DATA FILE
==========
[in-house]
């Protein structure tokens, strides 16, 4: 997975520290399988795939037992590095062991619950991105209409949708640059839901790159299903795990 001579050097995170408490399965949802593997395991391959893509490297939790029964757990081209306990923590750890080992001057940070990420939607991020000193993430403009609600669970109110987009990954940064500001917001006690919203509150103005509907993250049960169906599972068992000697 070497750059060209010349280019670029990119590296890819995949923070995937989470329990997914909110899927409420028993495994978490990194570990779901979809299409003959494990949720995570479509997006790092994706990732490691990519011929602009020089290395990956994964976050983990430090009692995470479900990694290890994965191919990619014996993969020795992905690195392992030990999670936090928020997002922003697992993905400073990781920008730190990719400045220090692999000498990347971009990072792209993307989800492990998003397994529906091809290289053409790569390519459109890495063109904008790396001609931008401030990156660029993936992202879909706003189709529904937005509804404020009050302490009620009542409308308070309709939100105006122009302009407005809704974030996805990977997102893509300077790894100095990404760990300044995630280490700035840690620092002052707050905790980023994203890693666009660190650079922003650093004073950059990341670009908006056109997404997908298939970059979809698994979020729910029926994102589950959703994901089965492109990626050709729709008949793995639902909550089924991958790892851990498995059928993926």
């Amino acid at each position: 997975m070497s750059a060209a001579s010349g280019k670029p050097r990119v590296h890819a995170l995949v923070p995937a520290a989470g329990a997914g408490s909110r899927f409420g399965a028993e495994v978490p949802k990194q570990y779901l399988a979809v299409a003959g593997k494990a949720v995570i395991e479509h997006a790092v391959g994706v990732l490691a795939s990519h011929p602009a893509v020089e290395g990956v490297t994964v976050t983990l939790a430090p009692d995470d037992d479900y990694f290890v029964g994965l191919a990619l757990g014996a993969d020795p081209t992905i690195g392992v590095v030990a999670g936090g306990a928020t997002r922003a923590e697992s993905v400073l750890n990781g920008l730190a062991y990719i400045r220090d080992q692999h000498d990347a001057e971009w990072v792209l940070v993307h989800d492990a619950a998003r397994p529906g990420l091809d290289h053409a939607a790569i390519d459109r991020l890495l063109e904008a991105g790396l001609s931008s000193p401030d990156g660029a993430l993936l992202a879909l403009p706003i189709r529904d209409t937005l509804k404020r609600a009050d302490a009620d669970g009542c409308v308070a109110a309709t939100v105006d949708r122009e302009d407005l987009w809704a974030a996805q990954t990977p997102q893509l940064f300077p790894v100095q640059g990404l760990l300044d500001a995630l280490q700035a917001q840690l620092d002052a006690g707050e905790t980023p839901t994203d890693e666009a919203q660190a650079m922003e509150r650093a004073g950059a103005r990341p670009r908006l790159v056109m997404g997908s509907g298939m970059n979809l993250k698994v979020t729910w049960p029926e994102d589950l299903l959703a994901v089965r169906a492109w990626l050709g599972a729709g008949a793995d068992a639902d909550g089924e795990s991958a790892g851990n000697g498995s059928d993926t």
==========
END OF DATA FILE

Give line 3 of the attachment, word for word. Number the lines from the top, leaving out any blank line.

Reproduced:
């Amino acid at each position: 997975m070497s750059a060209a001579s010349g280019k670029p050097r990119v590296h890819a995170l995949v923070p995937a520290a989470g329990a997914g408490s909110r899927f409420g399965a028993e495994v978490p949802k990194q570990y779901l399988a979809v299409a003959g593997k494990a949720v995570i395991e479509h997006a790092v391959g994706v990732l490691a795939s990519h011929p602009a893509v020089e290395g990956v490297t994964v976050t983990l939790a430090p009692d995470d037992d479900y990694f290890v029964g994965l191919a990619l757990g014996a993969d020795p081209t992905i690195g392992v590095v030990a999670g936090g306990a928020t997002r922003a923590e697992s993905v400073l750890n990781g920008l730190a062991y990719i400045r220090d080992q692999h000498d990347a001057e971009w990072v792209l940070v993307h989800d492990a619950a998003r397994p529906g990420l091809d290289h053409a939607a790569i390519d459109r991020l890495l063109e904008a991105g790396l001609s931008s000193p401030d990156g660029a993430l993936l992202a879909l403009p706003i189709r529904d209409t937005l509804k404020r609600a009050d302490a009620d669970g009542c409308v308070a109110a309709t939100v105006d949708r122009e302009d407005l987009w809704a974030a996805q990954t990977p997102q893509l940064f300077p790894v100095q640059g990404l760990l300044d500001a995630l280490q700035a917001q840690l620092d002052a006690g707050e905790t980023p839901t994203d890693e666009a919203q660190a650079m922003e509150r650093a004073g950059a103005r990341p670009r908006l790159v056109m997404g997908s509907g298939m970059n979809l993250k698994v979020t729910w049960p029926e994102d589950l299903l959703a994901v089965r169906a492109w990626l050709g599972a729709g008949a793995d068992a639902d909550g089924e795990s991958a790892g851990n000697g498995s059928d993926t």